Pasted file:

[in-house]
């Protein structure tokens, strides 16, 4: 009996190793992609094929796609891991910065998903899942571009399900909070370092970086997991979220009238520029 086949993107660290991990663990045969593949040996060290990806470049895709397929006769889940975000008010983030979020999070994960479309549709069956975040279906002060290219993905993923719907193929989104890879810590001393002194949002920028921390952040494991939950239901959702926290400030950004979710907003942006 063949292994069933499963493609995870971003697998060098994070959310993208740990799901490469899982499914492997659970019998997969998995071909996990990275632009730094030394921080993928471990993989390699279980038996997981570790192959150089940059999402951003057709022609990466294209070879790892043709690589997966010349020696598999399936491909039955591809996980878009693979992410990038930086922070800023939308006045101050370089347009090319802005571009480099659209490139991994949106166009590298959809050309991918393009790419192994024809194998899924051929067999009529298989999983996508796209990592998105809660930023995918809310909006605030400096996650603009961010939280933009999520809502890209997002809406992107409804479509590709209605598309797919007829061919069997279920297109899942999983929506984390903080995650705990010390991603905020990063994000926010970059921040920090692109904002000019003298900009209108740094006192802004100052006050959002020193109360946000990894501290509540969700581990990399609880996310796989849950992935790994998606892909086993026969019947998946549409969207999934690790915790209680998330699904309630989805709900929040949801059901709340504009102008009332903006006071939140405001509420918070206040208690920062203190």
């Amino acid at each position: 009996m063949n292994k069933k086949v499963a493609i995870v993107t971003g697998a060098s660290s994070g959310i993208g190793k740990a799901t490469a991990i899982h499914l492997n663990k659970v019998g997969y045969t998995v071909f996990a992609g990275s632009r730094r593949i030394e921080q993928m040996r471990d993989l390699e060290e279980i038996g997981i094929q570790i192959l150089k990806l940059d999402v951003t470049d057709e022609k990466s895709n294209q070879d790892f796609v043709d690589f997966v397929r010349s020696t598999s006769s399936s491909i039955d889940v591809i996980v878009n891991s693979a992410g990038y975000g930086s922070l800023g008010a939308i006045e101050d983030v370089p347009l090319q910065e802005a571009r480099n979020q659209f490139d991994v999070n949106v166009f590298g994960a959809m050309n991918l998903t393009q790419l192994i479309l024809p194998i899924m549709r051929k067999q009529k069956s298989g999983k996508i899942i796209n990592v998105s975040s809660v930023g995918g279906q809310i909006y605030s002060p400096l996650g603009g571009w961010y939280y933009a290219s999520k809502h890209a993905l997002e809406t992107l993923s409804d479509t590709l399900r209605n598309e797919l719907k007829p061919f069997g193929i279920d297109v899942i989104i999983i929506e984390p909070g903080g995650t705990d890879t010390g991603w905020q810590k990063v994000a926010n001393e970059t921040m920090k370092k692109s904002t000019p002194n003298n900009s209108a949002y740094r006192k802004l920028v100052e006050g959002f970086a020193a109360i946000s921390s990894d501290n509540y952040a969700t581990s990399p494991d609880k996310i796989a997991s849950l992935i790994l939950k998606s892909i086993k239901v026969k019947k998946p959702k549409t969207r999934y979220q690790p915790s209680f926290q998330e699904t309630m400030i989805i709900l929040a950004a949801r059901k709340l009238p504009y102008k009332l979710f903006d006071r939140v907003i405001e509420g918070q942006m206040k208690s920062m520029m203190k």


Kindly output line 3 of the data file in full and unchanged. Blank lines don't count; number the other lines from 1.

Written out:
């Amino acid at each position: 009996m063949n292994k069933k086949v499963a493609i995870v993107t971003g697998a060098s660290s994070g959310i993208g190793k740990a799901t490469a991990i899982h499914l492997n663990k659970v019998g997969y045969t998995v071909f996990a992609g990275s632009r730094r593949i030394e921080q993928m040996r471990d993989l390699e060290e279980i038996g997981i094929q570790i192959l150089k990806l940059d999402v951003t470049d057709e022609k990466s895709n294209q070879d790892f796609v043709d690589f997966v397929r010349s020696t598999s006769s399936s491909i039955d889940v591809i996980v878009n891991s693979a992410g990038y975000g930086s922070l800023g008010a939308i006045e101050d983030v370089p347009l090319q910065e802005a571009r480099n979020q659209f490139d991994v999070n949106v166009f590298g994960a959809m050309n991918l998903t393009q790419l192994i479309l024809p194998i899924m549709r051929k067999q009529k069956s298989g999983k996508i899942i796209n990592v998105s975040s809660v930023g995918g279906q809310i909006y605030s002060p400096l996650g603009g571009w961010y939280y933009a290219s999520k809502h890209a993905l997002e809406t992107l993923s409804d479509t590709l399900r209605n598309e797919l719907k007829p061919f069997g193929i279920d297109v899942i989104i999983i929506e984390p909070g903080g995650t705990d890879t010390g991603w905020q810590k990063v994000a926010n001393e970059t921040m920090k370092k692109s904002t000019p002194n003298n900009s209108a949002y740094r006192k802004l920028v100052e006050g959002f970086a020193a109360i946000s921390s990894d501290n509540y952040a969700t581990s990399p494991d609880k996310i796989a997991s849950l992935i790994l939950k998606s892909i086993k239901v026969k019947k998946p959702k549409t969207r999934y979220q690790p915790s209680f926290q998330e699904t309630m400030i989805i709900l929040a950004a949801r059901k709340l009238p504009y102008k009332l979710f903006d006071r939140v907003i405001e509420g918070q942006m206040k208690s920062m520029m203190k």